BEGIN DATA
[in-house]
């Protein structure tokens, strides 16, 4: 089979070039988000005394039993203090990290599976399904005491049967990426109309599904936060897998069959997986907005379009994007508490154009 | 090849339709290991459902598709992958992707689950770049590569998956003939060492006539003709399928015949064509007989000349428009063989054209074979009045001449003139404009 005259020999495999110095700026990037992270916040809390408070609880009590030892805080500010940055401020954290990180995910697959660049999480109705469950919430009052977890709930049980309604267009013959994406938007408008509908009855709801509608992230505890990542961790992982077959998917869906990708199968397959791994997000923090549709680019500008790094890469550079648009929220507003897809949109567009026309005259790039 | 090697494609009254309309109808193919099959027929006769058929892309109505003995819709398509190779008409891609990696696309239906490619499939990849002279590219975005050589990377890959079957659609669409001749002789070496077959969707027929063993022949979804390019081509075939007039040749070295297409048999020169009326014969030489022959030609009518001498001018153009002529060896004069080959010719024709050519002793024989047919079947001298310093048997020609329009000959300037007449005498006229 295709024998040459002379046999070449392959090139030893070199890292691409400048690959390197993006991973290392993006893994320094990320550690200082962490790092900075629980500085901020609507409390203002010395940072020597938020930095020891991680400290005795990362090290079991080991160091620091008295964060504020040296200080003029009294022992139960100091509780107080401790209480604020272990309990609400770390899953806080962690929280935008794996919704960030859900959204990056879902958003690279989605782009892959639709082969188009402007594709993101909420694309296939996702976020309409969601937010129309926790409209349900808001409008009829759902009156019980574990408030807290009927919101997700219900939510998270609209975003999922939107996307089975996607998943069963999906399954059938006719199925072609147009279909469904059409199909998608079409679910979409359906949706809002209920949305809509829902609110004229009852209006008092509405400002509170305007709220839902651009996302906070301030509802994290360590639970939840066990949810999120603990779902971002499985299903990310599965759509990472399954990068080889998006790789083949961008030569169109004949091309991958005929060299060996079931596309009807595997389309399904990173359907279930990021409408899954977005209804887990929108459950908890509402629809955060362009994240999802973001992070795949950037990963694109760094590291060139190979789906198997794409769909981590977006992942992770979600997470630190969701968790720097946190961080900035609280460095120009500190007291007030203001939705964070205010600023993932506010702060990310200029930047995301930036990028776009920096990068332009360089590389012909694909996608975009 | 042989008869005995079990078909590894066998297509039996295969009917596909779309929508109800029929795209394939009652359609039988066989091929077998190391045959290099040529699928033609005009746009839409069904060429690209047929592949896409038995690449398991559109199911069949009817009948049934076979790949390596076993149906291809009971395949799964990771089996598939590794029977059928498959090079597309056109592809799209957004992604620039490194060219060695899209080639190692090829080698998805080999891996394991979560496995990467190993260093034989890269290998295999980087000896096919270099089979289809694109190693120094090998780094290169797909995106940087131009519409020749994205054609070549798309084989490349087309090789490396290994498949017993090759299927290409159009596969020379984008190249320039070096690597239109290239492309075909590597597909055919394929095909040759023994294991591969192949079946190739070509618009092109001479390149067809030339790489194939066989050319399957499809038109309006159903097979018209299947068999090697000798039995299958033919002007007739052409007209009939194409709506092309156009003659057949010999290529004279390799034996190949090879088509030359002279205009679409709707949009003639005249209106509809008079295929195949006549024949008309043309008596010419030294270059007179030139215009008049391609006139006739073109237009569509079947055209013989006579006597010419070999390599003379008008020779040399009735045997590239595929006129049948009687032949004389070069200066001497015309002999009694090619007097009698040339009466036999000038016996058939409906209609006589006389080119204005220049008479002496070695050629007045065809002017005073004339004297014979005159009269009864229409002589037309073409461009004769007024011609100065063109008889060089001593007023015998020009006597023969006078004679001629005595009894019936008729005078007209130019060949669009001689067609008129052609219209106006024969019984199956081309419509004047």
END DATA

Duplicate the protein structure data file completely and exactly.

[in-house]
């Protein structure tokens, strides 16, 4: 089979070039988000005394039993203090990290599976399904005491049967990426109309599904936060897998069959997986907005379009994007508490154009 | 090849339709290991459902598709992958992707689950770049590569998956003939060492006539003709399928015949064509007989000349428009063989054209074979009045001449003139404009 005259020999495999110095700026990037992270916040809390408070609880009590030892805080500010940055401020954290990180995910697959660049999480109705469950919430009052977890709930049980309604267009013959994406938007408008509908009855709801509608992230505890990542961790992982077959998917869906990708199968397959791994997000923090549709680019500008790094890469550079648009929220507003897809949109567009026309005259790039 | 090697494609009254309309109808193919099959027929006769058929892309109505003995819709398509190779008409891609990696696309239906490619499939990849002279590219975005050589990377890959079957659609669409001749002789070496077959969707027929063993022949979804390019081509075939007039040749070295297409048999020169009326014969030489022959030609009518001498001018153009002529060896004069080959010719024709050519002793024989047919079947001298310093048997020609329009000959300037007449005498006229 295709024998040459002379046999070449392959090139030893070199890292691409400048690959390197993006991973290392993006893994320094990320550690200082962490790092900075629980500085901020609507409390203002010395940072020597938020930095020891991680400290005795990362090290079991080991160091620091008295964060504020040296200080003029009294022992139960100091509780107080401790209480604020272990309990609400770390899953806080962690929280935008794996919704960030859900959204990056879902958003690279989605782009892959639709082969188009402007594709993101909420694309296939996702976020309409969601937010129309926790409209349900808001409008009829759902009156019980574990408030807290009927919101997700219900939510998270609209975003999922939107996307089975996607998943069963999906399954059938006719199925072609147009279909469904059409199909998608079409679910979409359906949706809002209920949305809509829902609110004229009852209006008092509405400002509170305007709220839902651009996302906070301030509802994290360590639970939840066990949810999120603990779902971002499985299903990310599965759509990472399954990068080889998006790789083949961008030569169109004949091309991958005929060299060996079931596309009807595997389309399904990173359907279930990021409408899954977005209804887990929108459950908890509402629809955060362009994240999802973001992070795949950037990963694109760094590291060139190979789906198997794409769909981590977006992942992770979600997470630190969701968790720097946190961080900035609280460095120009500190007291007030203001939705964070205010600023993932506010702060990310200029930047995301930036990028776009920096990068332009360089590389012909694909996608975009 | 042989008869005995079990078909590894066998297509039996295969009917596909779309929508109800029929795209394939009652359609039988066989091929077998190391045959290099040529699928033609005009746009839409069904060429690209047929592949896409038995690449398991559109199911069949009817009948049934076979790949390596076993149906291809009971395949799964990771089996598939590794029977059928498959090079597309056109592809799209957004992604620039490194060219060695899209080639190692090829080698998805080999891996394991979560496995990467190993260093034989890269290998295999980087000896096919270099089979289809694109190693120094090998780094290169797909995106940087131009519409020749994205054609070549798309084989490349087309090789490396290994498949017993090759299927290409159009596969020379984008190249320039070096690597239109290239492309075909590597597909055919394929095909040759023994294991591969192949079946190739070509618009092109001479390149067809030339790489194939066989050319399957499809038109309006159903097979018209299947068999090697000798039995299958033919002007007739052409007209009939194409709506092309156009003659057949010999290529004279390799034996190949090879088509030359002279205009679409709707949009003639005249209106509809008079295929195949006549024949008309043309008596010419030294270059007179030139215009008049391609006139006739073109237009569509079947055209013989006579006597010419070999390599003379008008020779040399009735045997590239595929006129049948009687032949004389070069200066001497015309002999009694090619007097009698040339009466036999000038016996058939409906209609006589006389080119204005220049008479002496070695050629007045065809002017005073004339004297014979005159009269009864229409002589037309073409461009004769007024011609100065063109008889060089001593007023015998020009006597023969006078004679001629005595009894019936008729005078007209130019060949669009001689067609008129052609219209106006024969019984199956081309419509004047």